- Manuscripts of the New Testament vs. The Gnostic Gospels Faithlife past resident scholar Mike Heiser discusses the reliability of the NT MSS and their history of transmission.
- Is the Original New Testament Lost? In this highly professional debate, Dan Wallace and Bart Ehrman discuss the origin, transmission, and reliability of the NT MSS. The debate concludes with an extended Q&A.
The Text of the New Testament: From Manuscript to Modern Edition is a recently published introduction to textual criticism, variant readings, and more intended for the uninformed layperson.
The Text of the Earliest New Testament Greek Manuscripts contains transcriptions of 69 of the earliest known NT MSS. This resource is intended for readers educated in textual matters who can engage with the Greek.
Manuscripts and the Text of the New Testament is a good introduction to the topic for those without any prior knowledge. The author addresses important questions like the beginning and end of Mark’s Gospel and the addition of the pericope in Luke.
- Center for the Study of New Testament Manuscripts (CSNTM) – The CSNTM was founded by Dan Wallace of Dallas Theological Seminary in 2002 and has since produced hundreds of thousands of digital images of NT MSS—and discovered dozens more. The CSNTM seeks to bring the latest technology to bear on the study of NT MSS.
- Digitized Manuscripts, the British Library – This searchable database by the British Library contains over 600 NT MSS, with plans to add more.
- Text and Canon Institute – Based at Phoenix Seminary, the Text and Canon Institute is devoted to the study of ancient OT and NT MSS, including text criticism and the history of the canon.
- Codex Sinaiticus Online – Codex Sinaiticus is the oldest Christian Bible in existence and contains the oldest complete copy of the New Testament in Greek. This online resource contains high-definition, searchable images of the entire codex.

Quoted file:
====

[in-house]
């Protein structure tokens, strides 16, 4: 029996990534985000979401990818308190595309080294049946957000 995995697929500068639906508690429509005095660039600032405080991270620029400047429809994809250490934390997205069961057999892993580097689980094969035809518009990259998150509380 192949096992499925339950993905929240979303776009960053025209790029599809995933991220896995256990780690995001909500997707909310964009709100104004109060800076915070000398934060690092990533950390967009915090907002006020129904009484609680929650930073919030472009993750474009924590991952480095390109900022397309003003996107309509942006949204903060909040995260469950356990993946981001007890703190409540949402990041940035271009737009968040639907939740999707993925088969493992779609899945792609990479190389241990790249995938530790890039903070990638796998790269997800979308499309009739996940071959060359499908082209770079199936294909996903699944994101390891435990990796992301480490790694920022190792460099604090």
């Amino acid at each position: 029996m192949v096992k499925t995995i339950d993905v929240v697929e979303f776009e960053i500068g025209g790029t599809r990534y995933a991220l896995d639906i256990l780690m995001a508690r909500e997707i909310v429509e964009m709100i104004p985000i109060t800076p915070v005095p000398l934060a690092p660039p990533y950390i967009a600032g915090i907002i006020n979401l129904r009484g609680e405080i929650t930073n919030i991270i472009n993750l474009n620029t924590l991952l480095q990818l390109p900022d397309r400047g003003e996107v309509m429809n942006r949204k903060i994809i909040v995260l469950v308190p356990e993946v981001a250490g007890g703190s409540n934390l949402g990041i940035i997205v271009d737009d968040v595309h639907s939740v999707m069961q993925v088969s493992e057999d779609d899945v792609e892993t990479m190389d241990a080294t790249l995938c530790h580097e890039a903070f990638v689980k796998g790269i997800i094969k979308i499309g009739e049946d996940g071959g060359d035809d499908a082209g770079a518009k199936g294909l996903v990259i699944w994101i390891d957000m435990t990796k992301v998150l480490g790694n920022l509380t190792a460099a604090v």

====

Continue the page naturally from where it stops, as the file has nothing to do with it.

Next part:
- Evangelical Textual Criticism – This online resource is a “forum for people with knowledge of the Bible in its original languages to discuss its manuscripts and textual history from the perspective of historic evangelical theology.” The contributors are some of the biggest names in evangelical scholarship, and the topics include both OT and NT MSS.
Additional Logos Resources
The New Testament Manuscript Explorer is a powerful resource in Logos Bible Software that enables the user to access all the extant Hebrew manuscripts and filter by date, contents, holding institute, and more. Plus, users can access high-quality images of the manuscripts online.
The Center for New Testament Textual Studies’ New Testament Critical Apparatus is a massive digital database totalling over 17,000 pages of information on every NT MSS, containing information not published elsewhere. This is the most detailed and comprehensive NT MSS critical apparatus available today.
For the serious researcher, A Bibliography of Greek New Testament Manuscripts is an exhaustive resource covering approximately 3,500 Greek NT MSS, including important information about related books, articles, collations, and facsimiles.
Mobile Ed: NT308 The Reliability of New Testament Manuscripts – Dr. Craig Evans discusses the trustworthiness of the NT MSS in this concise but informative course, giving a history of the documents and their relationship to other ancient texts.
Mobile Ed: Text of the Bible Bundle – The numerous courses in this bundle from Mobile Ed give a full account of the ancient texts that underlie the Bible as we have it today. Topics include translation, transmission, textual history, and reliability with related activities.